1. Scrappy Little Nobody By: Anna Kendrick
  2. I Know Why the Caged Bird Sings By: Maya Angelou
  3. The Difference Between You and Me By: Madeleine George
  4. A Tree Grows in Brooklynn By: Betty Smith
  5. Been Here All Along By: Sandy Hall
  6. More Happy Than Not By: Adam Silvera
  7. Lies My Girlfriend Told Me By: Julie Anne Peters
  8. The Summer I Wasn’t Me By: Jessica Verdi
  9. Vanished By: E.E. Cooper
  10. Pretend You Love Me By: Julie Anne Peters
  11. Our Own Private Universe By: Robin Talley
  12. Georgia Peaches and Other Forbidden Fruit By: Jaye Robbin Brown
  13. History is All You Left Me By: Adam Silvera
  14. Take This Man By: Brando Skyhorse
  15. Bad Feminist By: Roxane Gay
  16. They Both Die At The End By: Adam Silvera
  17. Dress Codes For Small Towns By: Courtney Stevens

 

I feel in love with queer YA fiction, and have made it my mission to read as many as I possibly can in 2018. The discovery of Adam Silvera, has also been amazing. Both History is All You Left Me and They Both Die at the End quickly became some of my favorite books of all time. The Difference Between You and Me, will always have a special place in my heart, as it is the first queer book I had ever read. My personal goal for this year was to read 12 books, one a month, but I never wanted it to feel like a chore. Luckily, it didn’t, and I was even able to surpass that goal. In 2018, my goal is to read AT LEAST 24 books, or two a month.

What was your favorite book you read this year / What is your favorite book in general?

I’d love to hear any recommendations!

Should Non-Queer People Play Queer Characters?

There’s nothing more disappointing to me than enjoying a queer character in a show, looking up the actor, and finding out they aren’t a part of the LGBTQIA+ community at all. It’s not like there’s a shortage of talented queer actors; Hollywood just doesn’t cast them. With over 10% of the population being LGBTQIA+ in some capacity, there’s definitely a plethora of talented queer actors, probably even some that identify the same way as their character does.

Representation is incredibly important for every minority group. While there’s been more LGBTQIA+ representation in the media in 2017 than ever before, we still have a lot of progress that needs to be made. It would be ridiculous and wrong for someone to play a black character if they weren’t black, so why do we treat sexuality and gender that way? Sure, some non-queer actors do a pretty damn good job playing queer characters, but they just don’t have the experience. They don’t know the struggle, and it really shows when they do interviews about their show/movie. As much as I think we really need to support queer media as a whole, I would rather support queer artists making LGBTQIA+ content.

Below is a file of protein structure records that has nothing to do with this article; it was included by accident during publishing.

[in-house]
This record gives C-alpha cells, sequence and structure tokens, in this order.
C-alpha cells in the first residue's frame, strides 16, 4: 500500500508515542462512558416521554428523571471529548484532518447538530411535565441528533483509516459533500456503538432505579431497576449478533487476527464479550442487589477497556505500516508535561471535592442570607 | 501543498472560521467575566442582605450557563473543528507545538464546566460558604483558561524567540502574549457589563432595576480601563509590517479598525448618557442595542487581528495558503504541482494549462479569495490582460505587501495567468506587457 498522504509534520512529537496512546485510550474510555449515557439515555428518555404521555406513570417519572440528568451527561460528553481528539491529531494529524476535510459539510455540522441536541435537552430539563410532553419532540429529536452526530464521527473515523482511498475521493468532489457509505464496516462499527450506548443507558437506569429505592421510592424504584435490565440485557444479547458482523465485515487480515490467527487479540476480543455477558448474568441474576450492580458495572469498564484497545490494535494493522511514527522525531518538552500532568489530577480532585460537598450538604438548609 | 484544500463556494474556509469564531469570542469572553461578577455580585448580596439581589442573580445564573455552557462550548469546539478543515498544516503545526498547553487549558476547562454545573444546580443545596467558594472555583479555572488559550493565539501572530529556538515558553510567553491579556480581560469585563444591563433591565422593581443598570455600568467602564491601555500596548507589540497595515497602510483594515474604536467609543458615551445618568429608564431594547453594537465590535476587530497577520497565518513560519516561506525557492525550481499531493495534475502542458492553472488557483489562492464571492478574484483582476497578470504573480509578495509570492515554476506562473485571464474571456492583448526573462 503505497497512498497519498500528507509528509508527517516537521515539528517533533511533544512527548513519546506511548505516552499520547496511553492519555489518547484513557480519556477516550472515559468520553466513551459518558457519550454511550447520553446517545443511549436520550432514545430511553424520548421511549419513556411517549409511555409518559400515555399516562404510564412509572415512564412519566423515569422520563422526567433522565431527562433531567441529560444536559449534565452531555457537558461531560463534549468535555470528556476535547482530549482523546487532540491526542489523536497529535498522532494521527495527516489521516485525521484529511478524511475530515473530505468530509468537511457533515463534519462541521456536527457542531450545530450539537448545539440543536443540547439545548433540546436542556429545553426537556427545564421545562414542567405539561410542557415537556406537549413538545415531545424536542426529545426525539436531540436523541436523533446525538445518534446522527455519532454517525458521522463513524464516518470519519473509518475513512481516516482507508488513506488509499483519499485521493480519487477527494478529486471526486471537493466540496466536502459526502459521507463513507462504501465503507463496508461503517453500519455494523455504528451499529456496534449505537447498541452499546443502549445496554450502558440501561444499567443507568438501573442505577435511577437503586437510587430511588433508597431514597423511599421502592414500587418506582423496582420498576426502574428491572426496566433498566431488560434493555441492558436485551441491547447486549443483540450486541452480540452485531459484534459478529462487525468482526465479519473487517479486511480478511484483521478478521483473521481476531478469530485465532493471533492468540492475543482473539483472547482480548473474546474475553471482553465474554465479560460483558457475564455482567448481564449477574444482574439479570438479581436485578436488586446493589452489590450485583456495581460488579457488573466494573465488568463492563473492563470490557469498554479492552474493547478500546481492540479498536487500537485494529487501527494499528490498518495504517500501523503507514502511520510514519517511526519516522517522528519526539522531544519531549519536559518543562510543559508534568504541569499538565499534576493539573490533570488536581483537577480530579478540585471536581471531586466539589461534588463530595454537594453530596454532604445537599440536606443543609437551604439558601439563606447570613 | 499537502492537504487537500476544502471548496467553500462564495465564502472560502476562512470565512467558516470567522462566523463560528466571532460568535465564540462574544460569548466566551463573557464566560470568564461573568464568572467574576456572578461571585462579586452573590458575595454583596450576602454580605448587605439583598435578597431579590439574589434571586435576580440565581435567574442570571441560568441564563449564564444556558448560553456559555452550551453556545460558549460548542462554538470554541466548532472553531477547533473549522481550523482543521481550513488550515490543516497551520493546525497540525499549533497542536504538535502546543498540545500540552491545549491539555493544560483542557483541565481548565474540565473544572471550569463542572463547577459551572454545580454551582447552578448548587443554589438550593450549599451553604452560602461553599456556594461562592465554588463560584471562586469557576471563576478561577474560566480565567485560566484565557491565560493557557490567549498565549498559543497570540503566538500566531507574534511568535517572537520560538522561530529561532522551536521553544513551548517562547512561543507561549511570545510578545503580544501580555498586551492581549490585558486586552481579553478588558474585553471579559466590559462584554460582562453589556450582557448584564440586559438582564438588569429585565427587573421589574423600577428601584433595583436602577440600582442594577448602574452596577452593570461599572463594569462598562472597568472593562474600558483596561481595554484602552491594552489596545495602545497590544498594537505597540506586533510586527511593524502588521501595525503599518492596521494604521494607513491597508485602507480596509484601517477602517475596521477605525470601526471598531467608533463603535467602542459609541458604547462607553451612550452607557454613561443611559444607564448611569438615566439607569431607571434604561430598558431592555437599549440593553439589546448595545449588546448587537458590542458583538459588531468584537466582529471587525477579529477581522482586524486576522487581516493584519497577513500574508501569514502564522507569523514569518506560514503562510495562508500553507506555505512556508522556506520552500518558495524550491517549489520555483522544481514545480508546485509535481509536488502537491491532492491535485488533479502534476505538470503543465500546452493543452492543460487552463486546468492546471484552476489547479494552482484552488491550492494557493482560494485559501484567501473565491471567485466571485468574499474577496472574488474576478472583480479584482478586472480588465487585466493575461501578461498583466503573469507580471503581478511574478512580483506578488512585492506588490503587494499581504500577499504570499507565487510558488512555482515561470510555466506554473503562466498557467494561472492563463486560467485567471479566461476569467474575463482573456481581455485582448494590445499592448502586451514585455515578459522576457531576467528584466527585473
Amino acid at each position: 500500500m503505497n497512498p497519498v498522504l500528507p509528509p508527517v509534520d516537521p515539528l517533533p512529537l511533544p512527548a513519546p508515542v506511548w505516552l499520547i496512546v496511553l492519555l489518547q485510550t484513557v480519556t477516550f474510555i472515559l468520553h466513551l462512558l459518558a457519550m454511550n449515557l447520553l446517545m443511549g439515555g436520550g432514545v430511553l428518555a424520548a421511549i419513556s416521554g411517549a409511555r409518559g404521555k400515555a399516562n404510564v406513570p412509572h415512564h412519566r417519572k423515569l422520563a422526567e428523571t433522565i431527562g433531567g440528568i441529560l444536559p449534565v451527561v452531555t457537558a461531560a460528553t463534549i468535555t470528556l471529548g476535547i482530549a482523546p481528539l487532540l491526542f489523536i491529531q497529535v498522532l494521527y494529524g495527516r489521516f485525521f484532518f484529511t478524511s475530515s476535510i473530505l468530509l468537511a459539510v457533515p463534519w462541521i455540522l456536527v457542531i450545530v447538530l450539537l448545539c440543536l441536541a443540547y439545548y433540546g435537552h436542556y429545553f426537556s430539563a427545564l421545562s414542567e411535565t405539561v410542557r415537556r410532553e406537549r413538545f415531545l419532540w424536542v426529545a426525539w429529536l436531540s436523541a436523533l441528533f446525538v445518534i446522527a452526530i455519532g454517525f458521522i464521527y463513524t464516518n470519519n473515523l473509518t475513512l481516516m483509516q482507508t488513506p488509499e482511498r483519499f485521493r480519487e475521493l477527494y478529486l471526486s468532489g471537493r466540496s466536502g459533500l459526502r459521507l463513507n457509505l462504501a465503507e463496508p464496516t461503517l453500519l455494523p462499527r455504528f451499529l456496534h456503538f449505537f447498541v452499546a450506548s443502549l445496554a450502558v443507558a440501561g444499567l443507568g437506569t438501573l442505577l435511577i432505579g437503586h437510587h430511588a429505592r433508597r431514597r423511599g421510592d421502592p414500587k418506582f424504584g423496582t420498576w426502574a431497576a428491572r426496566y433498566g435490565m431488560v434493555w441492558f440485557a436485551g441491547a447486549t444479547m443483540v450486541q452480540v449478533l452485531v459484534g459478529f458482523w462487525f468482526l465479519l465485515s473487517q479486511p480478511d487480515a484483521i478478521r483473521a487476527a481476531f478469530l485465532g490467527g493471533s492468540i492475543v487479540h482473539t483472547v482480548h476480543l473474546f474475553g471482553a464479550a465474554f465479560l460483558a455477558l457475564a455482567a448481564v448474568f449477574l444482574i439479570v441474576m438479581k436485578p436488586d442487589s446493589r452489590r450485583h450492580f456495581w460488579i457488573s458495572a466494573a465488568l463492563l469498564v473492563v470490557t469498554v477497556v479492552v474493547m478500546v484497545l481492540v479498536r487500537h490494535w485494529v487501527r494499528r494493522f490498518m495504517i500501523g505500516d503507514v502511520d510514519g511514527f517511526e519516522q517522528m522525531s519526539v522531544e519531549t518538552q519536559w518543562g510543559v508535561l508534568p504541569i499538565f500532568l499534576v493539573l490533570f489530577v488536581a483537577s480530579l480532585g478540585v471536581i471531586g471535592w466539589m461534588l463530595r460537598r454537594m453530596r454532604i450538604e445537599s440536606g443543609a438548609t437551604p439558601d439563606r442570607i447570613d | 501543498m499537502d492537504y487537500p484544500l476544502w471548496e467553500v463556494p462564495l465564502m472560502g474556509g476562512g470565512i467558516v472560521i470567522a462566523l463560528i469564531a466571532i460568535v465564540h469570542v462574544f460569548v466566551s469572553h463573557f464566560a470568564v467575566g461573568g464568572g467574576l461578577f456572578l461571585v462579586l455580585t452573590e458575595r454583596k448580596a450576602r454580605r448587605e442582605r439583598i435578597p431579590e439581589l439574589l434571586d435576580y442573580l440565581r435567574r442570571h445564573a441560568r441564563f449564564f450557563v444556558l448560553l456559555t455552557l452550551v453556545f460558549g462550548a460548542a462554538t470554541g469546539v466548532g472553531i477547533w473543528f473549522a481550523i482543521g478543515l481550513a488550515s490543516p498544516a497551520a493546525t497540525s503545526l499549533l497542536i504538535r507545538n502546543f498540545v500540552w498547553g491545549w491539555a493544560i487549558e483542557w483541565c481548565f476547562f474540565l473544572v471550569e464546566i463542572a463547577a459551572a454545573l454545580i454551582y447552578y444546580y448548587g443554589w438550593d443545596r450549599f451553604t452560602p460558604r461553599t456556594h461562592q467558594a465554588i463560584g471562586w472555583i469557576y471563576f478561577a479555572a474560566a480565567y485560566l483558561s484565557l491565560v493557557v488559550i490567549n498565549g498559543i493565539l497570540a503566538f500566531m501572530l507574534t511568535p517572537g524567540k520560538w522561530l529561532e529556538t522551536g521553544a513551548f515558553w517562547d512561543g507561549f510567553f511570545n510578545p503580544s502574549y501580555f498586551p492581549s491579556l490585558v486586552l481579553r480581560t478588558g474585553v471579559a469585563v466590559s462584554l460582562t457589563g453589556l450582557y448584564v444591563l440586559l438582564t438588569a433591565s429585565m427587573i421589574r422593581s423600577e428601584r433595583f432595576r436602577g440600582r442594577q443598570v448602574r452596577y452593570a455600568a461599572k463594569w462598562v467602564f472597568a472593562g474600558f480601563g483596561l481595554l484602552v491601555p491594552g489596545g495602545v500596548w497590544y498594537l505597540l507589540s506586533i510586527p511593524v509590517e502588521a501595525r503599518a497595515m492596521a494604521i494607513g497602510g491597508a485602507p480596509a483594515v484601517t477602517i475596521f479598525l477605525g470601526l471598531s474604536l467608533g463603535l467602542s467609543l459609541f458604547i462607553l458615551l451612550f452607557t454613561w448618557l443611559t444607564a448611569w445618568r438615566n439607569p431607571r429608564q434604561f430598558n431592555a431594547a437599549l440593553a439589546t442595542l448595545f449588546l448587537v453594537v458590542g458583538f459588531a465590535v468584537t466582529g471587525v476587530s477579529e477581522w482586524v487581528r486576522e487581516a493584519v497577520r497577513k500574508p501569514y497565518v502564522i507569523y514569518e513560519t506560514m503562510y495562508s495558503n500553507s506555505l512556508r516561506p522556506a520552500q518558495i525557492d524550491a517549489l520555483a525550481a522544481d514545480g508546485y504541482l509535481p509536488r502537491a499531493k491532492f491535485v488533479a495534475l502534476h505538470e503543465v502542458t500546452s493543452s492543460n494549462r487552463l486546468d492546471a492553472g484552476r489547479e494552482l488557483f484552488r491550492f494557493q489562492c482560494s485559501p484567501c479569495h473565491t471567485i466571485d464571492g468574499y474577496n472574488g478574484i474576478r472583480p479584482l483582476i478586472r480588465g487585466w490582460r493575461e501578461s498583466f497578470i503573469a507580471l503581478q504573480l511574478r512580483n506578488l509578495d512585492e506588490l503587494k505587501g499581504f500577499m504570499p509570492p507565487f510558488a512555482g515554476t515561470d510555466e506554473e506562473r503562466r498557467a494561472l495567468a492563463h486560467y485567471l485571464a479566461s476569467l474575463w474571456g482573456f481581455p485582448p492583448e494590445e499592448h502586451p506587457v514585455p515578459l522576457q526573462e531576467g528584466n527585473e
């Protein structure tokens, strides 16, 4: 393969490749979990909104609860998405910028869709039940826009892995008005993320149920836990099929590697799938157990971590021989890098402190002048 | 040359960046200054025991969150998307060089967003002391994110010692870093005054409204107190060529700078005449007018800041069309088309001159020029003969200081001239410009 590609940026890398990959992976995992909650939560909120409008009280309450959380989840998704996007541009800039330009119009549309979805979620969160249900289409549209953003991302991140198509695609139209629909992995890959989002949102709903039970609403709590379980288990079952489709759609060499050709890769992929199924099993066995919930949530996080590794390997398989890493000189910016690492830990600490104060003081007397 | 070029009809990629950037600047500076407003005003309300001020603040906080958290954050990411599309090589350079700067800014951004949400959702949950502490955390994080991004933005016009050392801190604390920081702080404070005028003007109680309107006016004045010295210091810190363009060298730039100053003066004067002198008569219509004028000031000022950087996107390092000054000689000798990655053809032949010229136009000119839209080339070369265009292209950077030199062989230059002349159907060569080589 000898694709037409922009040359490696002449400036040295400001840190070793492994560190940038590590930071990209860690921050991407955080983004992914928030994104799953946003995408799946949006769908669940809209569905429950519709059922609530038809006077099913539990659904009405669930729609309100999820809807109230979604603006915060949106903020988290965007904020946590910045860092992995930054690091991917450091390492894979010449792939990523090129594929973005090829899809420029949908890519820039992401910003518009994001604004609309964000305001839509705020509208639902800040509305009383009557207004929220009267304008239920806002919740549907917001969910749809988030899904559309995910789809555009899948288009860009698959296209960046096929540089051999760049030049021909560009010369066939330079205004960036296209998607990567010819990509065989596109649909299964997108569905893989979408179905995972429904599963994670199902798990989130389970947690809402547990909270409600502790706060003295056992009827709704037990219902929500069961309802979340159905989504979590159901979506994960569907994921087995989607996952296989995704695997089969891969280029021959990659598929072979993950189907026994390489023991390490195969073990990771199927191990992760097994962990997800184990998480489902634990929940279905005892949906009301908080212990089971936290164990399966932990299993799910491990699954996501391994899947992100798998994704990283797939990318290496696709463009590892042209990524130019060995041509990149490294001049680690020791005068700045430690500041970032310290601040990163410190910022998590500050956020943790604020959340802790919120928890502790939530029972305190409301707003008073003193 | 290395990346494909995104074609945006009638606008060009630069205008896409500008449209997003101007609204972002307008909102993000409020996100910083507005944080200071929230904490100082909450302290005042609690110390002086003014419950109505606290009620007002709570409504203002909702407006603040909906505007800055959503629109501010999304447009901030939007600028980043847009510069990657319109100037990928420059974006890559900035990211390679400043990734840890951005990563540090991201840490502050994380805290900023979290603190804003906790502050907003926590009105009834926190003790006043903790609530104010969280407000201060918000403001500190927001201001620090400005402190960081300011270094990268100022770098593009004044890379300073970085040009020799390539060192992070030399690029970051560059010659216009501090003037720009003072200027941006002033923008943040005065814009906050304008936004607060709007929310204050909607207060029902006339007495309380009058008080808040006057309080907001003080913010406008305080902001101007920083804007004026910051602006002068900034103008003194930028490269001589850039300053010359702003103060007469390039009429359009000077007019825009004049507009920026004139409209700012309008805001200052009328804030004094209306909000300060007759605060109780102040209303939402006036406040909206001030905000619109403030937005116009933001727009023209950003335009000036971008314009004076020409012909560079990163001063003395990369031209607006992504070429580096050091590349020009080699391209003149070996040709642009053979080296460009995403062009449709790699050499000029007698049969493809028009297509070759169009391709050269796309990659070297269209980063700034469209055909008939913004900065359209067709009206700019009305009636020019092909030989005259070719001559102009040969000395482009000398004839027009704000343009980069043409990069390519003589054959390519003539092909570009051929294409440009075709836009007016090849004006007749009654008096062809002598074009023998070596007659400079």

As a young queer person, I often find myself finding other LGBTQIA+ identifying people, mainly queer women, to look up to. I really needed solid representation when I was figuring everything out, and straight women playing lesbians on TV just wasn’t what I wanted or needed. I also have a problem with the specific type of cis-straight-heteroromantic people that are casted. They are almost always white, able-bodied, and financially privileged. The real LGBTQIA+ community is diverse in every sense of the word. Hot white gays are not the majority, and their stories are not the most important ones to be told. Queer people of color, and disabled queer people’s stories and accomplishments are constantly being erased.

The history behind the character is important. People who are figuring out their gender and/or sexuality need to see queer people living “normal” lives. Straight-Cis-Heteroromantic actors just can’t possibly convey that, or be that representation off the show. Recently, Stephanie Beatriz’s Character Rosa, on the TV show Brooklyn Nine-Nine, came out as bisexual. The only thing that’s cooler than Hollywood actually letting someone say the word “bisexual” on TV, is that Stephanie is bisexual. She is a perfect example of good queer representation. I wish we saw this more often.

Do you think non-queer people should play queer characters? Who are some of your favorite LGBTQIA+ actors?